One of my two kalanchoes, under siege from whiteflies, is blooming.  This plant has a story behind it and I will not let it go to kalanchoe heaven without a fight (although the person it was initially given to, sadly, has passed.)
My newest African violet is still blooming its heart out-I purchased it in November and it is still going.

I had potted up some amaryllis.  I have three plants.  One bloomed for me last year.  But I was too late, and they are just now starting to grow. (Well, one is.  The other two bulbs haven't sprouted but are still alive).

And, finally, a plant showing there is always a surprise in the house.

I decided to try to overwinter some of my hanging baskets.  It's been a struggle, butI have some geraniums and one petunia still alive.  Several days ago, I noticed a single bloom on the petunia.

The flower is on its way out, but it waited (barely) until Garden Bloggers Bloom Day.  I even had two Thanksgiving cactuses with blooms just a few days ago, but the blooms didn't make it to today.

Have a few minutes?  Head on over to May Dreams Gardens, click on some other GBBD links, and see what is blooming in gardens (and houses) from all over the world.

Wednesday, January 14, 2015

Winter Wonders - Trees

The sun has been out recently, here in upstate New York, after a long stretch of dreary, cloudy weather.

It isn't always a good thing to have sunny weather.  For example, my guess is, we will have a sunny day today.  Right now (6:15 am) it is -3 F (-16 C).

But there is a beauty in dreary winter weather, when you look at it close up.

Today, I feature some of the work of my guest photographer, who lives out in the country, and takes walks in the woods to bring me some photos of her country world.

These pictures were taken in mid December, during our dreary spell.
For instance, this frozen beech leaf, still on the tree, makes a wonderful close up.
Baby trees, covered in snow.

And, you never know what you will find around the bend.

What is the weather like for you today?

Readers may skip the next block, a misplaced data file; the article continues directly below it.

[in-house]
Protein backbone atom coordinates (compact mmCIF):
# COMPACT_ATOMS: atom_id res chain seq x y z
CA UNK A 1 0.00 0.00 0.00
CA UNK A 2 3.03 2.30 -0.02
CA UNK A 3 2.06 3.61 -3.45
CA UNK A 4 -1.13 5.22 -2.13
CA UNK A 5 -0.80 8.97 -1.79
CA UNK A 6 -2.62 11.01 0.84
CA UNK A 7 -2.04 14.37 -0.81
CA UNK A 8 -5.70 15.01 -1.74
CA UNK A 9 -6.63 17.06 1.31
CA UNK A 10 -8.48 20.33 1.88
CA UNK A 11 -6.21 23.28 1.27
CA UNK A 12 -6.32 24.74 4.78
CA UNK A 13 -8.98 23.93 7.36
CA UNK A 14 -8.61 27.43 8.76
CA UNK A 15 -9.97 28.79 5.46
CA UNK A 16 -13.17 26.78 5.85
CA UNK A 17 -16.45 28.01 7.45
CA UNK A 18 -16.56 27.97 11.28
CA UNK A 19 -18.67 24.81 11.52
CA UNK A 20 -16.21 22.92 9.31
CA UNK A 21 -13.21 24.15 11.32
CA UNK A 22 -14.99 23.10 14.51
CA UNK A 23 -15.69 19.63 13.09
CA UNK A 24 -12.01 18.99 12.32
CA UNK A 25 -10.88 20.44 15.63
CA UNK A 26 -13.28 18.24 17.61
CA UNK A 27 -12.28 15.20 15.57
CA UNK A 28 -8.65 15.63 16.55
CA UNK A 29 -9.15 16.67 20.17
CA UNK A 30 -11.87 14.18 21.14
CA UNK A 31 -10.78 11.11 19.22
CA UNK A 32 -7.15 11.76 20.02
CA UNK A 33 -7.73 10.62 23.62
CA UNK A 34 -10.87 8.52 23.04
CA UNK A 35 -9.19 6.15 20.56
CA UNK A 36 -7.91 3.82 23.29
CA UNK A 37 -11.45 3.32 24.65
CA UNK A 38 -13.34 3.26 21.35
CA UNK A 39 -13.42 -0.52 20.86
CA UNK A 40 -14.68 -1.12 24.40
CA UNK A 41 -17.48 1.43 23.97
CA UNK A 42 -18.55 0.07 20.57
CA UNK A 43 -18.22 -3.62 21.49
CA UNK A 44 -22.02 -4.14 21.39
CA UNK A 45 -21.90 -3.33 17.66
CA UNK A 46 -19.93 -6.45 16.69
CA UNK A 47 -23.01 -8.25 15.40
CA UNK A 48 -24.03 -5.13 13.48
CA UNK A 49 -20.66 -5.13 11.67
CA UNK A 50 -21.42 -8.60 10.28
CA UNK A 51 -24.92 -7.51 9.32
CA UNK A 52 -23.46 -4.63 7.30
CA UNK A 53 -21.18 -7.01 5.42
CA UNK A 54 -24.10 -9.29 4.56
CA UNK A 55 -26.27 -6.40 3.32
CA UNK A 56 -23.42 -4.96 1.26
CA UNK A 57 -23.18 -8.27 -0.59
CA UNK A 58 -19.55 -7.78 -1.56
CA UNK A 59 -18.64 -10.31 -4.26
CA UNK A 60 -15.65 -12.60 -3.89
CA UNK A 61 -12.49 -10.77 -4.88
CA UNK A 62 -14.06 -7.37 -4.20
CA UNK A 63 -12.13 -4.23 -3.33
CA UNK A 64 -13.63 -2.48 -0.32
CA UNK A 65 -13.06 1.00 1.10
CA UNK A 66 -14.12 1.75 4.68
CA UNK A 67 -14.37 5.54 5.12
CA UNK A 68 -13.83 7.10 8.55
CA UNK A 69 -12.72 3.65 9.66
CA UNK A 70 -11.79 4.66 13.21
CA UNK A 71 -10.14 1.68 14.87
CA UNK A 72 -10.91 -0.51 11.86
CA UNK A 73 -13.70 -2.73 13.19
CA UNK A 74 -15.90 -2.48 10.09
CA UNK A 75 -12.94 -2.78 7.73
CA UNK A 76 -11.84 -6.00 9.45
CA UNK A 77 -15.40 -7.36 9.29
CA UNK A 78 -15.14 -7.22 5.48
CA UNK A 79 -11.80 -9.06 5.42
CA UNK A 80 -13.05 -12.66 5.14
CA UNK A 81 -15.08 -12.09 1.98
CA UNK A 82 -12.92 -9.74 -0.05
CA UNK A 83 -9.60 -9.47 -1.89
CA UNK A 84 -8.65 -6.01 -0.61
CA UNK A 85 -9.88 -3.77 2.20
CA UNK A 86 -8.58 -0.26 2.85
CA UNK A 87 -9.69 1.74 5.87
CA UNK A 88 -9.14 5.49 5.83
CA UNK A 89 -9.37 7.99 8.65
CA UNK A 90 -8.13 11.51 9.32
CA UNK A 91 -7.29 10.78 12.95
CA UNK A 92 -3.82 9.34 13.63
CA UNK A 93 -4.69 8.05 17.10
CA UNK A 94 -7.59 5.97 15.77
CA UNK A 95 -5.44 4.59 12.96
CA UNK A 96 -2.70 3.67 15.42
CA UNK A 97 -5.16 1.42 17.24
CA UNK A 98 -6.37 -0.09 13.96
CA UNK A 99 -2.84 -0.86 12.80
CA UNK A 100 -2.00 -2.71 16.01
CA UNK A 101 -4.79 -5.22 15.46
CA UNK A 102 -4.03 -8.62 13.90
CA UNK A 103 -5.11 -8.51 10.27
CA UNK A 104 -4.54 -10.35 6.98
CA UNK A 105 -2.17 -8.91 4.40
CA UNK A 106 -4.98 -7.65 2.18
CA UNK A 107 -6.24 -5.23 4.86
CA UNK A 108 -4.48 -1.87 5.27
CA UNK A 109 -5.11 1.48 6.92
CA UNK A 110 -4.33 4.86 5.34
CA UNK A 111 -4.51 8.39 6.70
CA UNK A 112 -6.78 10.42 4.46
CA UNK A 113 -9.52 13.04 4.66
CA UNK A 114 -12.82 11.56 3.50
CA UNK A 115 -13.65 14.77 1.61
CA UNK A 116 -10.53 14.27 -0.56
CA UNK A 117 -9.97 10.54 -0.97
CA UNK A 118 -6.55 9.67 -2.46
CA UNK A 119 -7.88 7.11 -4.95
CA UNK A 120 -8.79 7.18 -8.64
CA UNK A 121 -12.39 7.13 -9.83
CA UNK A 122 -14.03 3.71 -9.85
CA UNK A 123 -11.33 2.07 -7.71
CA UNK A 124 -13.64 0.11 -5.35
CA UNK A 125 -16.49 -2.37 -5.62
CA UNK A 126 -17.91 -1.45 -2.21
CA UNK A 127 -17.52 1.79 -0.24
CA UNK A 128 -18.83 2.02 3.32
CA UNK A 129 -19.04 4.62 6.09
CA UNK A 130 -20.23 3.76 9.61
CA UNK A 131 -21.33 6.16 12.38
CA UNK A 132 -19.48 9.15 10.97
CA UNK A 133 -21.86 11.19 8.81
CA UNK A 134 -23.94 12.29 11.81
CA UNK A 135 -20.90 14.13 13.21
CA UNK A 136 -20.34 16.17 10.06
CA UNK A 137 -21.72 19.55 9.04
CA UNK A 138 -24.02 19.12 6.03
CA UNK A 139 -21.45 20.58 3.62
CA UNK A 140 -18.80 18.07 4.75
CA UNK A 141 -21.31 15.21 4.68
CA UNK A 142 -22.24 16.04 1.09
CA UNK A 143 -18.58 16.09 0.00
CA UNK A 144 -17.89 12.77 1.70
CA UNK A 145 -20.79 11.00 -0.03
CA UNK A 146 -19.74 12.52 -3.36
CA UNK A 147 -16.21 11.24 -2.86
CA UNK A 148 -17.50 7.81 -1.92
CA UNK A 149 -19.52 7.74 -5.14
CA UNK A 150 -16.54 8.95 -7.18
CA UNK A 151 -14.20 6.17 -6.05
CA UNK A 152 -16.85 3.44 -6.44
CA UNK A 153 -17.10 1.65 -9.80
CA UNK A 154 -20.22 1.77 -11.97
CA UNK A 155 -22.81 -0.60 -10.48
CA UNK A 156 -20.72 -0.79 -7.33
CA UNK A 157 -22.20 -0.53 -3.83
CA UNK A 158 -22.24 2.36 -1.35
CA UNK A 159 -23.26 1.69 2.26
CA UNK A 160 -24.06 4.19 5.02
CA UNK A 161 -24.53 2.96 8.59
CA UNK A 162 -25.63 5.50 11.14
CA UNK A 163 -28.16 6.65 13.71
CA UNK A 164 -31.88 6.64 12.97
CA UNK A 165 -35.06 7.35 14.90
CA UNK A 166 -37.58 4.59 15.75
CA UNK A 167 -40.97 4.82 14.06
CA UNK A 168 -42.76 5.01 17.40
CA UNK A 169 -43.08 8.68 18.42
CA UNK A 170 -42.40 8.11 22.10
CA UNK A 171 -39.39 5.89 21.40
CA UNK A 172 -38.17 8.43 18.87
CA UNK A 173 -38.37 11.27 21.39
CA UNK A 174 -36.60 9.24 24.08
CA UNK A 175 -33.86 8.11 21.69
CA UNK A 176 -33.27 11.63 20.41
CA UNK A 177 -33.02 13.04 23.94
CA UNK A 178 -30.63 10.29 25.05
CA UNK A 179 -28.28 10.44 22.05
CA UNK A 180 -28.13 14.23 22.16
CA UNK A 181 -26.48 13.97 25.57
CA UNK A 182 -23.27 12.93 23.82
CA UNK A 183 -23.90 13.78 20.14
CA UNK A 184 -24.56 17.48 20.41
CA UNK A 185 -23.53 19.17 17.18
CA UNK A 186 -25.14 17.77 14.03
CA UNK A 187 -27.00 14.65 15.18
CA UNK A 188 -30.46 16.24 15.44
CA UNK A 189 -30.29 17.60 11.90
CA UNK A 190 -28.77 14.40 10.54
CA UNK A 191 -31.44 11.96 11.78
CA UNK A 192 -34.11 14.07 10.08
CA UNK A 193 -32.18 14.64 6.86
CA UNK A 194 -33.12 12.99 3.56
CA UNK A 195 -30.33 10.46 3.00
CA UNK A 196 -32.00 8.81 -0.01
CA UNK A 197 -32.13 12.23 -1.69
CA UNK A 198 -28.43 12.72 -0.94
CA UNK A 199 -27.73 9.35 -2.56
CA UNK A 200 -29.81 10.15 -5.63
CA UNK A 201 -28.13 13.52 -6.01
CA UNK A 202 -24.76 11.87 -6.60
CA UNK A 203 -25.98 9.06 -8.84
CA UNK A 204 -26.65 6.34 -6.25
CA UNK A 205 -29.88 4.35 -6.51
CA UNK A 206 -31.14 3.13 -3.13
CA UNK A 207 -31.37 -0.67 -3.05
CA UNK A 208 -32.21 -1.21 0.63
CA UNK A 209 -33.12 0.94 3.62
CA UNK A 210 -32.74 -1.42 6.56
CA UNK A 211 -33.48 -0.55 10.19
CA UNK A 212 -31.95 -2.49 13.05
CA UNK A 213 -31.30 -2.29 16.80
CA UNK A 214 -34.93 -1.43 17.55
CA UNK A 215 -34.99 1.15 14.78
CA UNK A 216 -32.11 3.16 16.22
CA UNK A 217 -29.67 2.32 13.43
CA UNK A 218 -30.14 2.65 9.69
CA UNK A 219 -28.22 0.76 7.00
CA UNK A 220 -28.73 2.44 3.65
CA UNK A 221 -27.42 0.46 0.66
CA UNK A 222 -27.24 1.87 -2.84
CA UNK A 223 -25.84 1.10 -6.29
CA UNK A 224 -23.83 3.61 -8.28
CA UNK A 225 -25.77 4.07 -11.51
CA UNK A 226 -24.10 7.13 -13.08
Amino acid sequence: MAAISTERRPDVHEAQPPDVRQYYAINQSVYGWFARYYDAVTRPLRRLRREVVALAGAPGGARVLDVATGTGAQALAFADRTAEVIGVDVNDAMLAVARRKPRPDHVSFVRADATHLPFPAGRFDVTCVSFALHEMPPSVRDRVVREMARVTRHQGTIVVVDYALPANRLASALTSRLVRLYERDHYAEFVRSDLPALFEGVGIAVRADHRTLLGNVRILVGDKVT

Tuesday, January 13, 2015

The Perfect Greeting Card

When I was ten years old, my father was hospitalized with a life threatening case of pneumonia.  For three days we didn't know if he would live or die.  He lived, but developed complications that required he be hospitalized for almost two months.  

I missed him terribly.  In those days (the early 1960's) children my age could not visit their hospitalized parents, at least in the VA hospital in the Bronx where he was being cared for.

So I did the next best thing.  I spent my days making get well cards for him.  As time passed, they became more and more elaborate.  I poured my heart and soul into them.  My mother, in turn, would bring the cards to him when she visited him.

I wish I had even one of those cards.  I am curious to know what they looked like and what they said.  I only have vague memories of the content of the cards, although I have clear memories of some of the other things my Mom and I did together as we waited for my Dad to return home.  What I do know is, they were filled with love, and my creativity flourished as I designed each card.

Fast forward almost fifty years.

I am looking for the perfect greeting cards for several people I know.
A Nice Card Cover?
The cards are for people with serious illnesses. They are meant to let the person know he/she is not forgotten, and that I am thinking of them.  Short, sweet and not smelling of "you, the recipient, know from the wording that you are doomed."

I would rather buy the cards locally.  There is a company called Cardthartic whose cards I particularly enjoy, but the local dealers seem to stock mostly birthday cards.
Then, one day, I thought of those long ago cards for my Dad.  Shouldn't I be writing my own greeting cards?

Just as I did 50 years ago.